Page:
Things change. Home buyers who do not recognize and adjust to the changes are going to have a hard time this year.
From 2007-2010 buyers were in charge. Sellers were so eager that they slashed prices and accepted many contingencies. Buyers could call most of the shots. If one seller wouldn’t make a deal, there was always another property down the street.
Not anymore. A shocking drop in the inventory of unsold homes means that today’s buyers are as disadvantaged as sellers were a few years ago.
I’ve provided you with two charts below that compare March 2013 stats with those from March 2008. First, look at the chart for sales contracts. Notice that sales activity has increased quite a bit.
Now, look at the chart for inventory. This is what today’s buyers need to digest. A larger number of buyers are trying to buy a much smaller number of homes than in 2008.
Today’s buyers must understand that they face the stiffest competition we have seen since 2005. Therefore, buyers must:
1. Be ready to act — When the right home comes along, a successful buyer has to be ready to submit a strong offer quickly. Those who don’t will lose to better-prepared buyers.
2. Be ready to pay — Home prices are rising because of buyer competition. The two are inextricably linked. Don’t expect to pay last year’s price for this year’s listing.
3. Be careful — Despite what I just said in points 1 and 2, be careful. Many bad decisions were made in 2003-2005 because buyers were so eager. Trust your Realtor’s guidance when it comes to home inspections and other contingencies. Don’t overpay for a house you’ll regret owning.
There is some hope for buyers who do not get the home of their choice this spring: Summer and fall will be a little easier.
Buyers face the stiffest competition in March, April, and May every year. After that, things are less hectic. At the same time, this will probably be the most competitive summer that buyers have experienced in eight years.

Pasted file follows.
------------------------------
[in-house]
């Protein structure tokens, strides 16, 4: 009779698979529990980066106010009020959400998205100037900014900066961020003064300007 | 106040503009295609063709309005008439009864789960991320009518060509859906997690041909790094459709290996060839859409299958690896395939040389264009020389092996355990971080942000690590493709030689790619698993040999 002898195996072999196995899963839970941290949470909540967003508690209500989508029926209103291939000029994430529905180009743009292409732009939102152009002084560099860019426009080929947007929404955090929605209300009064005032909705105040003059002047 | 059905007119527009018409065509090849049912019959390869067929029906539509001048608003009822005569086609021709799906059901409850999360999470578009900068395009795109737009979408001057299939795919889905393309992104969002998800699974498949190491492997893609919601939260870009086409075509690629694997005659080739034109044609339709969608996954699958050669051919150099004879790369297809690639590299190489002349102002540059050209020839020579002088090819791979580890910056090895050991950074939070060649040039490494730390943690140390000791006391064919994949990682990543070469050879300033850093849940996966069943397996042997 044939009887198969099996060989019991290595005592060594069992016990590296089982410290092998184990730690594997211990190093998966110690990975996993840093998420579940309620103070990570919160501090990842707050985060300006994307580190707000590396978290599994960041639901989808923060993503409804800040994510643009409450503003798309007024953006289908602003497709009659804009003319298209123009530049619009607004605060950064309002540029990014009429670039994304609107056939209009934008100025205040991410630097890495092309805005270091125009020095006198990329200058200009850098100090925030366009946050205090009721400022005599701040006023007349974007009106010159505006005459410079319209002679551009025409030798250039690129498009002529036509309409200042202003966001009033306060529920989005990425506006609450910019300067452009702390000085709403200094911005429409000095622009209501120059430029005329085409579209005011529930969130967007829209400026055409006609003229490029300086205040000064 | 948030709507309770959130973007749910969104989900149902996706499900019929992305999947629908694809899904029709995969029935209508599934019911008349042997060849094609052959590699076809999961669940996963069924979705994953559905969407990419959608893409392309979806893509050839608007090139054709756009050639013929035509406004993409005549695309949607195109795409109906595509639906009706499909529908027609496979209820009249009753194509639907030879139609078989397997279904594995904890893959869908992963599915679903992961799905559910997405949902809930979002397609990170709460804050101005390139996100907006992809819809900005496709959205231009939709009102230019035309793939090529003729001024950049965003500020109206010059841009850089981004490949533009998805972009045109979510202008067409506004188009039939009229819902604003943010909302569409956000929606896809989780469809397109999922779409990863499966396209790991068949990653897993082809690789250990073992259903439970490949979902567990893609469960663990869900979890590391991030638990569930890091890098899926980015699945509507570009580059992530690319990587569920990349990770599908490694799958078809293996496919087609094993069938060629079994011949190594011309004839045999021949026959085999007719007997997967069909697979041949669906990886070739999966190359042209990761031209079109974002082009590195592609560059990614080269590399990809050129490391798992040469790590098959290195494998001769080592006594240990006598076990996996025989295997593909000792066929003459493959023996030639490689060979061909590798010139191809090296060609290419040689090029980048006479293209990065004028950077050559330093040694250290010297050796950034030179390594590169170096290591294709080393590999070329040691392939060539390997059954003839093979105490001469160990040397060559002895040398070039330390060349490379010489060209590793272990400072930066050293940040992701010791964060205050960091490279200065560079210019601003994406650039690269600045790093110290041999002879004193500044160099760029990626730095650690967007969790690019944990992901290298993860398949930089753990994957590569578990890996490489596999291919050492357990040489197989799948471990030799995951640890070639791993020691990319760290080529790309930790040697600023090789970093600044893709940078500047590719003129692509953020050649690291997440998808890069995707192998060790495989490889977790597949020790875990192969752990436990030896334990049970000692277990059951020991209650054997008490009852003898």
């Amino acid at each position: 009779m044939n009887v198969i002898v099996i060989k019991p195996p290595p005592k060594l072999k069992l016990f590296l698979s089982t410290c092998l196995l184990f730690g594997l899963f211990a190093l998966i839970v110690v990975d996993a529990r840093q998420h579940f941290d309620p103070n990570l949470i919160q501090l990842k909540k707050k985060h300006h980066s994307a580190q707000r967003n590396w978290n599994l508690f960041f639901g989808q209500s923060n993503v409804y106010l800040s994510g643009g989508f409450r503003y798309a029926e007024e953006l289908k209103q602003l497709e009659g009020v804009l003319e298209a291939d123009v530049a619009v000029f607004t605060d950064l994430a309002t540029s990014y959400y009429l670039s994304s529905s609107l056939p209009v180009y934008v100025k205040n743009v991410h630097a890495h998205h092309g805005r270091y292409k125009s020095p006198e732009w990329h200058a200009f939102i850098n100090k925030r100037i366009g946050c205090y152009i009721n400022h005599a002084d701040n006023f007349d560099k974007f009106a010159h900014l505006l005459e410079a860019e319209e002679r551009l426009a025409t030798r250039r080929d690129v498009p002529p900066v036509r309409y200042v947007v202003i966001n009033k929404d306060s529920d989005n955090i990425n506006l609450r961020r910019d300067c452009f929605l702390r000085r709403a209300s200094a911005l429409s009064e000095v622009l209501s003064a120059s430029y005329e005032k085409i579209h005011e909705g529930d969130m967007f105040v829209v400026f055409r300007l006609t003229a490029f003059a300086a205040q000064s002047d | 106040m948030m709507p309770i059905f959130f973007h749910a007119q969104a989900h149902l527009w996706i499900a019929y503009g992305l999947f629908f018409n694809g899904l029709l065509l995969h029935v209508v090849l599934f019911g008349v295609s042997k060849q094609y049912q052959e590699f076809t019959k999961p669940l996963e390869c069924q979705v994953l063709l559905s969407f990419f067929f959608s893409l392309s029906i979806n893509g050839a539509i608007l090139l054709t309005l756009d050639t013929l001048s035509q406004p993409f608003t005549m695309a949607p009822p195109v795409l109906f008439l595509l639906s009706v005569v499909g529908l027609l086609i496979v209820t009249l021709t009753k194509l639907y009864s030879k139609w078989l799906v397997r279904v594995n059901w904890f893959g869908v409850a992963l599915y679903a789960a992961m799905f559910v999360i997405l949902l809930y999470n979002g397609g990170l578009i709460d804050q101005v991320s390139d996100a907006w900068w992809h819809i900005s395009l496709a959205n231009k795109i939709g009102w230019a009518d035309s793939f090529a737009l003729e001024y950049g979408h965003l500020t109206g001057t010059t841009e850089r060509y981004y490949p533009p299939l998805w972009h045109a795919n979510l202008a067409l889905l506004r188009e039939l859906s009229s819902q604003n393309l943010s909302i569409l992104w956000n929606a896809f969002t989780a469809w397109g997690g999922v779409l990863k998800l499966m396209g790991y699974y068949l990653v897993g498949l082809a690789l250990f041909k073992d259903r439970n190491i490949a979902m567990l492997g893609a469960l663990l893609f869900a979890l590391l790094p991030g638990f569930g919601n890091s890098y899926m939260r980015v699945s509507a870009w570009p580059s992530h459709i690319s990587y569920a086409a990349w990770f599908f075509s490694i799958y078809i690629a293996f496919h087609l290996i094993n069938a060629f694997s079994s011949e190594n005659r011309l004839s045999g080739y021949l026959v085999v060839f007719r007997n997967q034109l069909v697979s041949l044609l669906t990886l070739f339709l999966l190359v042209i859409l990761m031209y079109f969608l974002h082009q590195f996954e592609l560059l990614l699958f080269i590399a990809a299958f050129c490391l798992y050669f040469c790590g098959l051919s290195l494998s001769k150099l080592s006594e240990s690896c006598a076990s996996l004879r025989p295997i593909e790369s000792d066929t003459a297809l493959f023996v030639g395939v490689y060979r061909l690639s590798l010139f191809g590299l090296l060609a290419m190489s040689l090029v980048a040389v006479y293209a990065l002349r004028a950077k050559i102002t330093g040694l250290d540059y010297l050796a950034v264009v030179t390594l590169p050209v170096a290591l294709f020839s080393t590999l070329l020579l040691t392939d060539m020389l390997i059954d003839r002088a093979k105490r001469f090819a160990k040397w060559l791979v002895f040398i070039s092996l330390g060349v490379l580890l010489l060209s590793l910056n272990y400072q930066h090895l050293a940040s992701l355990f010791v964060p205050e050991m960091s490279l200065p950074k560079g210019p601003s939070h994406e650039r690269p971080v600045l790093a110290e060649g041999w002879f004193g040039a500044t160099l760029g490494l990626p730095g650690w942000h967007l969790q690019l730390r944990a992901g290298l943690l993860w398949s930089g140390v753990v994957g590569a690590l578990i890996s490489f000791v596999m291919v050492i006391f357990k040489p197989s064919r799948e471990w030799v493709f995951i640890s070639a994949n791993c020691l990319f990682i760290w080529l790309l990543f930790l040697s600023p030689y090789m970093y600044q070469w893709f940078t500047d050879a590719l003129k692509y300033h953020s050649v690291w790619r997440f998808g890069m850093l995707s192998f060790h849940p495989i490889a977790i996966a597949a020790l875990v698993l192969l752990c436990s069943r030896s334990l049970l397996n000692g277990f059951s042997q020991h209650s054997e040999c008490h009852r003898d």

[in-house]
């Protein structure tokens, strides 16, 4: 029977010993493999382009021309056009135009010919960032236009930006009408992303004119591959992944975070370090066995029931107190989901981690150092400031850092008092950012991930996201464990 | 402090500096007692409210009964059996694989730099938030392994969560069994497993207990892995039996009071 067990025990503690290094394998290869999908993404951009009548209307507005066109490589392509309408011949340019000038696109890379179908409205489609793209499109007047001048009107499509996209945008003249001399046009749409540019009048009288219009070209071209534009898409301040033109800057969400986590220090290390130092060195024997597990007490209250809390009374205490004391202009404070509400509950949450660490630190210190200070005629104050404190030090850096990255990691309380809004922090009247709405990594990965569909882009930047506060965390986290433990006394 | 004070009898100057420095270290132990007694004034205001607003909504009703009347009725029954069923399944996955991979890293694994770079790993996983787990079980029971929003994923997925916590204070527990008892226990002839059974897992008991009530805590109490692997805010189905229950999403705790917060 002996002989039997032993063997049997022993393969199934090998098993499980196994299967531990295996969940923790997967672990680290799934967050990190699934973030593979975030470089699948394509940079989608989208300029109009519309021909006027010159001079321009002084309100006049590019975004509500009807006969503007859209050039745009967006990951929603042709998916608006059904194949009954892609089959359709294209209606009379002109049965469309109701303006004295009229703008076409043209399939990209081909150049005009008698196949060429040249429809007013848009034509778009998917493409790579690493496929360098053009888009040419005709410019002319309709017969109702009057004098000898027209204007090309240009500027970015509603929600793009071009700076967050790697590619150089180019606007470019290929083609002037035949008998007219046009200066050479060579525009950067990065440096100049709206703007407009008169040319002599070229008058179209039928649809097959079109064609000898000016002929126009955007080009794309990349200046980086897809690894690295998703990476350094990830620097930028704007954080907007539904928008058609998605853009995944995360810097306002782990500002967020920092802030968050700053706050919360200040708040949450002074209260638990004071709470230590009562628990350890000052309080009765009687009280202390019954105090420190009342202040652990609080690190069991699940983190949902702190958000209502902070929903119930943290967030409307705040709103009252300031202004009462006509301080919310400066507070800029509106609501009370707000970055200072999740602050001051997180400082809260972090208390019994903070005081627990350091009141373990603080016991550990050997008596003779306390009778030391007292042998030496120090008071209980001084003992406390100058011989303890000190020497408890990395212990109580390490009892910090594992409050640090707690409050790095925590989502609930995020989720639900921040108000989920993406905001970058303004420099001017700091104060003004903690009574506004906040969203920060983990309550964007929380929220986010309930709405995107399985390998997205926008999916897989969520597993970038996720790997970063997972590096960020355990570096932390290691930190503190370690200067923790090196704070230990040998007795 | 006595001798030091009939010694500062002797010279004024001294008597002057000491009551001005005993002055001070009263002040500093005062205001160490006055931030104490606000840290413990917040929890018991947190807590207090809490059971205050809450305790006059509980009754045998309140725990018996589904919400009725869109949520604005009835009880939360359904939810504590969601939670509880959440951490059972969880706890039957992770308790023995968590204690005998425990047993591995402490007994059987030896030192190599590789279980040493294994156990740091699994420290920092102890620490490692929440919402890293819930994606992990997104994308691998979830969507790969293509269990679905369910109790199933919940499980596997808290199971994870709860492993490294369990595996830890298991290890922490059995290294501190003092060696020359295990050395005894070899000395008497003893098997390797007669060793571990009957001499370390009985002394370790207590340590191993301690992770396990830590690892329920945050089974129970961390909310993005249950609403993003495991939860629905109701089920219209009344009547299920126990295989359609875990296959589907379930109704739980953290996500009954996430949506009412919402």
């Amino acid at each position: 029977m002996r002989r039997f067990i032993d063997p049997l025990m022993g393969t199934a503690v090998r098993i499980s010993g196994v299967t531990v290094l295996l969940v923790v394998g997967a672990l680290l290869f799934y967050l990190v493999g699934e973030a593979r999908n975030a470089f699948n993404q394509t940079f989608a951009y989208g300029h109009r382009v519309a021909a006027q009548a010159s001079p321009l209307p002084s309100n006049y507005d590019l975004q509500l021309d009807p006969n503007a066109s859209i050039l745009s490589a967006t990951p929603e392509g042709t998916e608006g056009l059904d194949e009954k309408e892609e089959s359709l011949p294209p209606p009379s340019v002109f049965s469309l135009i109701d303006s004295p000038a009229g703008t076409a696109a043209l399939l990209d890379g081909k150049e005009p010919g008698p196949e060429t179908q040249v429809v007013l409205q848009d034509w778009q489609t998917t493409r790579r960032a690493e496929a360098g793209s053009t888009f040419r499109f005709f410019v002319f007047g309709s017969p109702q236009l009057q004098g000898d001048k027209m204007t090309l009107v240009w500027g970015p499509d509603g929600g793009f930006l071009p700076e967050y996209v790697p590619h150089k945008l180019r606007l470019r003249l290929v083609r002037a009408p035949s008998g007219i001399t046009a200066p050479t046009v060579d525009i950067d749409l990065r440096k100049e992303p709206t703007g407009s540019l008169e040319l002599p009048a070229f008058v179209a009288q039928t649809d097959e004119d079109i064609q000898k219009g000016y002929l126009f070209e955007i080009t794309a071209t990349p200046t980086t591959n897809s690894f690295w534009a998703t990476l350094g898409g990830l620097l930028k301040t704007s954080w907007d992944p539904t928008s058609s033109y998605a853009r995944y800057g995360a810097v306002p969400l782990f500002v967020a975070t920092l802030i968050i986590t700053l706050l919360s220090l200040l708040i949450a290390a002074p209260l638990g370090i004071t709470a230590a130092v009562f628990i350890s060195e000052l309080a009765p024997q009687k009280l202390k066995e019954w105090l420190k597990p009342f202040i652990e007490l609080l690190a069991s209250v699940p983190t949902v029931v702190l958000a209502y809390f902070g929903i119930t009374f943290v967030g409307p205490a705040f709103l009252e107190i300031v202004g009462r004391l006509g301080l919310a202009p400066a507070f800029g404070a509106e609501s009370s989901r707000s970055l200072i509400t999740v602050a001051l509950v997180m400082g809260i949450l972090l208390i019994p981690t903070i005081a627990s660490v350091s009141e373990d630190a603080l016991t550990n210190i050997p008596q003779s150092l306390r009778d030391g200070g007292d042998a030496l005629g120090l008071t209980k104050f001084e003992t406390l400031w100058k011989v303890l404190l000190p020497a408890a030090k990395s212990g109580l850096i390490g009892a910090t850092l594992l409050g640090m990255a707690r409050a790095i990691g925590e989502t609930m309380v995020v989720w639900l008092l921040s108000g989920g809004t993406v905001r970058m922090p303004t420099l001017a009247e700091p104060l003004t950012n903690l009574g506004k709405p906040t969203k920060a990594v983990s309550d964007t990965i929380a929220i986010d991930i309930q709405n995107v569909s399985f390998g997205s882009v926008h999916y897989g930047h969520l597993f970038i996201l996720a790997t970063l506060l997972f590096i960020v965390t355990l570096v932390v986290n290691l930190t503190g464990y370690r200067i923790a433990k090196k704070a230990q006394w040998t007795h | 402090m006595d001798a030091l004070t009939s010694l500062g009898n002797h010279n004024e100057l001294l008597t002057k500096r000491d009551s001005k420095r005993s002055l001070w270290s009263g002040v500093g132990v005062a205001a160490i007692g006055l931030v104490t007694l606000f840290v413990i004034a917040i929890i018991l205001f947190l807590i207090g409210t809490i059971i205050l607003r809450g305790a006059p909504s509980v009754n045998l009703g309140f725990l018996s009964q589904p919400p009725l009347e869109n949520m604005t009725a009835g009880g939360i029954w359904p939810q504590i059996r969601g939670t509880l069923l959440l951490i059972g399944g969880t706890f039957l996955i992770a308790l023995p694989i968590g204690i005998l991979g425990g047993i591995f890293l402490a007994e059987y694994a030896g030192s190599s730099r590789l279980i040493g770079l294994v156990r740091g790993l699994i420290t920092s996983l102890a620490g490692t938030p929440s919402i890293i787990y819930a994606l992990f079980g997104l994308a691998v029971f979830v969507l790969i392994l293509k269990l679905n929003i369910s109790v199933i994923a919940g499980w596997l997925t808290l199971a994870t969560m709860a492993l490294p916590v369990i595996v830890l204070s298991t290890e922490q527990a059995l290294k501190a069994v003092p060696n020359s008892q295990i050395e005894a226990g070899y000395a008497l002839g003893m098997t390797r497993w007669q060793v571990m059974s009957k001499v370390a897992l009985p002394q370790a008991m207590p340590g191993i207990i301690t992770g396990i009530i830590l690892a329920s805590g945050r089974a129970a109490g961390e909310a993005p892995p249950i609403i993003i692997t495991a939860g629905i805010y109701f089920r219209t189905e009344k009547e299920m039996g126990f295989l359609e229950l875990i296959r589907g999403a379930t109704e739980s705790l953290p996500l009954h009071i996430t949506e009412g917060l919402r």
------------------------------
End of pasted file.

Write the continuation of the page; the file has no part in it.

—Chris Sicks has written about the local real estate market for the past 20 years.
Enjoy the coffee,
INSPIRATION FOR TODAY:
"Men are disturbed not by things that happen, but by their opinions of the things that happen."
A well-known motivational speaker once said, "No one knows enough to be a pessimist." He also quoted statistics showing that a very high percentage of the things we worry about are either A) things that never happen, or B) things over which we have no control anyway. His point? Not only do we not have enough information to justify our worries, we also are virtually unable to alter the outcome of most situations.
Our worst fears are generally of the unknown (not enough information). Our imagination runs wild, conjuring up worst-case scenarios. We become fearful, anxious, and even overwhelmed - yet the source of our fear is non-existent (except in our minds). Consider these oft-quoted phrases:
"Think you can - think you can't - either way you're right." "As a man thinketh, so is he." "Argue for your limitations, and sure enough they're yours."
In other words, by your thoughts alone, you control the outcome. Although there exist many risks to our peace-of-mind during uncertain times, we still have the ability to pursue our very best hopes and dreams. We may find that their achievement requires more effort than usual. Doubt may creep in. Nevertheless, as you have heard many times, "It's all in your head."